How to secure Grub 2 in Fedora Linux

This is an technical article that only Linux users would understand and appreciate.

I like to secure the Grub boot loader to make it harder for anybody but me to get root access to my PC by either a cold startup, or rebooting the system. Grub version 1 had a password option. It was easily implemented by editing the grub.conf configuration file and adding the password option data. But in Fedora 16, Grub version 2 has replaced Grub 1, and Grub 2 doesn’t seem to have a password option. At least I haven’t figured it out yet. Moreover, Grub 2 makes it even more apparent how to get root access because it gives a system recovery option for each kernel version!

I learned by chance that changing the default Grub time out to 0 in Grub 2 prevents the Grub startup screen from showing even when purposely trying to show it by hitting the ESC key! Grub 1 did show the Grub options screen when hitting ESC just before booting the kernel even though its time out was set to 0, but Grub 2 does not show the Grub options when its time out is set to 0 no matter how many times I hit the ESC key, and even after repeated attempts!

Disclaimer: Do this at your own risk! Fedora does not recommend it because you have no option to use the previous kernel if a kernel update fails! However you can still use the recovery option from the installation DVD — if you know what you’re doing.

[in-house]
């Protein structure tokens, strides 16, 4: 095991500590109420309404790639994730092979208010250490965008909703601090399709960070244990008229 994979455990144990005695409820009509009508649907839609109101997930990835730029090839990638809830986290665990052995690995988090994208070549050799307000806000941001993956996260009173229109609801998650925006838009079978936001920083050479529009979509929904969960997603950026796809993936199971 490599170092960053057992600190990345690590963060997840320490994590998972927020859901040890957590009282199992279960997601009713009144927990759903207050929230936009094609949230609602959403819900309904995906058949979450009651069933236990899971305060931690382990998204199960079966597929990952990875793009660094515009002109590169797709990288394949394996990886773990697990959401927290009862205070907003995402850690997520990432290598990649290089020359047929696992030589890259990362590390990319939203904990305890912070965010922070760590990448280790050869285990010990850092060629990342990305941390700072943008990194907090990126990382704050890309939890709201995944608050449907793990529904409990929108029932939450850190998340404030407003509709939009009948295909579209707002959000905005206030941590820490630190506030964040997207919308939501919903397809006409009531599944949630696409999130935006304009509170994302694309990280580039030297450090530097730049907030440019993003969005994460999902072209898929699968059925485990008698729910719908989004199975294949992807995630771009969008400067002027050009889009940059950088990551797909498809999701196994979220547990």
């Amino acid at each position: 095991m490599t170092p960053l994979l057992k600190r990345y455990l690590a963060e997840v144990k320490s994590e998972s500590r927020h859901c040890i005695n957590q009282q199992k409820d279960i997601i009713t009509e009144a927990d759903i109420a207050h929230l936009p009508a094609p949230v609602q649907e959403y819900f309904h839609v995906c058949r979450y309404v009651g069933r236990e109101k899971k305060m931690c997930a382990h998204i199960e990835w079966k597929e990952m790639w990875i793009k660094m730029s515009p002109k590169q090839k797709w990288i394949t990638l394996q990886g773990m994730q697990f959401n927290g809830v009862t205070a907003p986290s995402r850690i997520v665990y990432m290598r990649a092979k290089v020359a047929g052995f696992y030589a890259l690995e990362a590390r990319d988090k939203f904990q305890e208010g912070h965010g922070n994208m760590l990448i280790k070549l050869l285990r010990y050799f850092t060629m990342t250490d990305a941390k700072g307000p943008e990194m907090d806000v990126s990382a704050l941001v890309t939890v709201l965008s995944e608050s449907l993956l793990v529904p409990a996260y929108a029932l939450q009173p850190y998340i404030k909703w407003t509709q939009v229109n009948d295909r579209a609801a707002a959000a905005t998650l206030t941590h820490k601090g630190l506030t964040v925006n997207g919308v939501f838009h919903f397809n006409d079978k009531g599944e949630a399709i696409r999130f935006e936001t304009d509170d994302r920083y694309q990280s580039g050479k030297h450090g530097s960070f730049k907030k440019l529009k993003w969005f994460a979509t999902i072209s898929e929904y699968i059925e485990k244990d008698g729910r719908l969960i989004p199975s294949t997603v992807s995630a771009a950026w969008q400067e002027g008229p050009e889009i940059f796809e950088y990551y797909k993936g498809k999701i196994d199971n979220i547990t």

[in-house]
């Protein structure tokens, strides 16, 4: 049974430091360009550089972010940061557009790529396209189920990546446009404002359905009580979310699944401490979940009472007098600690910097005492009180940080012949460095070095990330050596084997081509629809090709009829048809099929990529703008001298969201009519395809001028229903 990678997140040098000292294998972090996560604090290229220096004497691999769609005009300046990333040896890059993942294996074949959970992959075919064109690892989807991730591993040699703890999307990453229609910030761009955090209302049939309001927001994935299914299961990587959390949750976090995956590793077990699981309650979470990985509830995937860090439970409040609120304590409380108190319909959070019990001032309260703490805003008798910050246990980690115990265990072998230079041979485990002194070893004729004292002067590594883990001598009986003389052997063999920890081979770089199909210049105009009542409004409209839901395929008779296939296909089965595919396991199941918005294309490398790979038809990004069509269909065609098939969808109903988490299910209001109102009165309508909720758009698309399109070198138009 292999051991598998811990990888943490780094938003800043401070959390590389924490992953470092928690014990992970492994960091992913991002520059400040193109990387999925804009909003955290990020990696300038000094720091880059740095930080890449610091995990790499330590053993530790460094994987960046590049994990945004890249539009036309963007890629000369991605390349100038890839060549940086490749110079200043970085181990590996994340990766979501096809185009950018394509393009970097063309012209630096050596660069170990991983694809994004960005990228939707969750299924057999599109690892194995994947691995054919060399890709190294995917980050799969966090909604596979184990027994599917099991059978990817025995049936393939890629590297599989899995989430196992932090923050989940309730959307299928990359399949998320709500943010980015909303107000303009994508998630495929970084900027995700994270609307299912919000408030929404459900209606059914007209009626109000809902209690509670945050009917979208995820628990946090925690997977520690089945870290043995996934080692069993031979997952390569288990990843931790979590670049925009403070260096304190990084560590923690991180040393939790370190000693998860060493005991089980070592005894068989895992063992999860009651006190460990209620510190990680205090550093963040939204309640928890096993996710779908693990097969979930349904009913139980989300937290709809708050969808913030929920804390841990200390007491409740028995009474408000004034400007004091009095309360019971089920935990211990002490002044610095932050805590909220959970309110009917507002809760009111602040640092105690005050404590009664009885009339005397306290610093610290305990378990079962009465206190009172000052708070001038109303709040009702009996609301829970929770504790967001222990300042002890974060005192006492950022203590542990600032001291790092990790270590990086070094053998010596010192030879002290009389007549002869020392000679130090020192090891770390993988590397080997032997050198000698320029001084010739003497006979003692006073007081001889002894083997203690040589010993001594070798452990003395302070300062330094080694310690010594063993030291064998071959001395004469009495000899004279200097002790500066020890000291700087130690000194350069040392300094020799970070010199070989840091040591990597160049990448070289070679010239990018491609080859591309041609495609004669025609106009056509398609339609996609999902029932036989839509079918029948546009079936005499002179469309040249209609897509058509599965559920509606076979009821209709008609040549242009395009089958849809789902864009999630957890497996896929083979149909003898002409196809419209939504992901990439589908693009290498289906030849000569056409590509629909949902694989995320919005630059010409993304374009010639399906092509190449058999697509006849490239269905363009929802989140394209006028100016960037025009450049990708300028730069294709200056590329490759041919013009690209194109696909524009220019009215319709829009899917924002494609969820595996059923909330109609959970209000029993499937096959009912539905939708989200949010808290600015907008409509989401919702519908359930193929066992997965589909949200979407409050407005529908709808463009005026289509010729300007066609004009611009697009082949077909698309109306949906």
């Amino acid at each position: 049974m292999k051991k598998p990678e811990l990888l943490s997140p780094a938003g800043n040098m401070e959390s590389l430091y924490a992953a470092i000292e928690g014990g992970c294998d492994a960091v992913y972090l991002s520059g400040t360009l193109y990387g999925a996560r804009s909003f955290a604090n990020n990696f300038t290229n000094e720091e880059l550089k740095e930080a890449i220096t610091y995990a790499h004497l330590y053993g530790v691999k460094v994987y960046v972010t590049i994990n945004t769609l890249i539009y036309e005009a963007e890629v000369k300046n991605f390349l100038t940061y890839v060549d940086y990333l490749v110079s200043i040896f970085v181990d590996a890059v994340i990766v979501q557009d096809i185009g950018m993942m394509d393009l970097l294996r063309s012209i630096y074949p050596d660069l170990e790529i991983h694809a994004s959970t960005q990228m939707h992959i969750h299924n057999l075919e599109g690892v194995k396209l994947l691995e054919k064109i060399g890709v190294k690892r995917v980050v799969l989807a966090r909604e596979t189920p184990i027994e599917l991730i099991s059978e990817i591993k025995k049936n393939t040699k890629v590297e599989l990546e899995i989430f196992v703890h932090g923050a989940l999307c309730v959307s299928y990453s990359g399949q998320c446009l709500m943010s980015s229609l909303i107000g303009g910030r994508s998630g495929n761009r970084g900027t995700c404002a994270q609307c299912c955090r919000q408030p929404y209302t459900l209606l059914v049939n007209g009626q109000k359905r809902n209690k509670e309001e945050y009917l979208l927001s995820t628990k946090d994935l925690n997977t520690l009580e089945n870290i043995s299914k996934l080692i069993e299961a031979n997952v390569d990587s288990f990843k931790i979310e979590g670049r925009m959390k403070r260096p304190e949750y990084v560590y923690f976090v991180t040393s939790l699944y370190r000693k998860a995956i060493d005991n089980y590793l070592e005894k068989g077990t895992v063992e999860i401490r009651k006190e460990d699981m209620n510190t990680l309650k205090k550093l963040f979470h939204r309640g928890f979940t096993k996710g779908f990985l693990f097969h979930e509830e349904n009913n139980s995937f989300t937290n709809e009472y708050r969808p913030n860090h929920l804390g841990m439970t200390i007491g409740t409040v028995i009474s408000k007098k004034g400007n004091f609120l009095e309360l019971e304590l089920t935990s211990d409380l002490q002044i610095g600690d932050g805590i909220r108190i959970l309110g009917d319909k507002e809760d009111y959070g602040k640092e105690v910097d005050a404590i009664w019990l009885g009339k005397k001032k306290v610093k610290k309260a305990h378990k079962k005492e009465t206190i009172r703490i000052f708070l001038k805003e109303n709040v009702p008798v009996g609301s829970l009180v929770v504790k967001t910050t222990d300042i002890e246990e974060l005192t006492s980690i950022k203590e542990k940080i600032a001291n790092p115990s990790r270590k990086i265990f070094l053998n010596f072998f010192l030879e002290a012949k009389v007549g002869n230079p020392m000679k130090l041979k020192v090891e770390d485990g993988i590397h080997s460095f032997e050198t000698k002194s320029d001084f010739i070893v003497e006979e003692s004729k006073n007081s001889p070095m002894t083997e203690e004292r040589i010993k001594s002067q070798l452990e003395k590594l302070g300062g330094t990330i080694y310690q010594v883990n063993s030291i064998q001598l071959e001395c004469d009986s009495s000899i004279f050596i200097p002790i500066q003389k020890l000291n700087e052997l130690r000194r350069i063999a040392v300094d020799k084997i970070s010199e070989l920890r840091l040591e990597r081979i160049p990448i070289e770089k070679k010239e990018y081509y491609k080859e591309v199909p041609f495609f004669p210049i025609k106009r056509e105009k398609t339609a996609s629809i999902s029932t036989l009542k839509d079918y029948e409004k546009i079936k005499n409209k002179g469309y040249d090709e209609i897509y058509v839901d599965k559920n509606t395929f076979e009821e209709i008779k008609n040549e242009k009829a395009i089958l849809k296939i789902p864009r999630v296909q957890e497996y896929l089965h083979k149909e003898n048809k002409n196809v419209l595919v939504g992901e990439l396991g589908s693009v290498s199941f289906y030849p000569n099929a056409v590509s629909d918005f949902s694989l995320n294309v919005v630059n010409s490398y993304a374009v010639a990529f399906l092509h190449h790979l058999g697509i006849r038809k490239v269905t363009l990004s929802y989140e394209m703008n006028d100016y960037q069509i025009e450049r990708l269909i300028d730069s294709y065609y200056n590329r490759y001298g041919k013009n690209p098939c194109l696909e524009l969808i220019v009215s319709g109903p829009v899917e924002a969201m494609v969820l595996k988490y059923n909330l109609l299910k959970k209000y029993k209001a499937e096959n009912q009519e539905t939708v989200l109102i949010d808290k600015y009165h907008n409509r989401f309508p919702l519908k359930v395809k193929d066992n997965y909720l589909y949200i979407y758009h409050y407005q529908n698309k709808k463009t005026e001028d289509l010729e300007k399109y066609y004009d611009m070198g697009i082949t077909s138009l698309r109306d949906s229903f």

To change the default time out in Grub 2, from Terminal log in as a super user with the su command, and with your favorite editor load the /etc/default/grub file. I used Leafpad:

# leafpad /etc/default/grub

The first line has: GRUB_TIMEOUT=10
I changed the 10 to zero: GRUB_TIMEOUT=0

Next save the file, exit the editor and run the following command:

# grub2-mkconfig -o /boot/grub2/grub.cfg

Next time you boot your PC, you should not see the Grub screen again. Though you don’t have recovery options from the startup screen anymore, you can still use your Fedora installation disk for system recovery if you need to.

  

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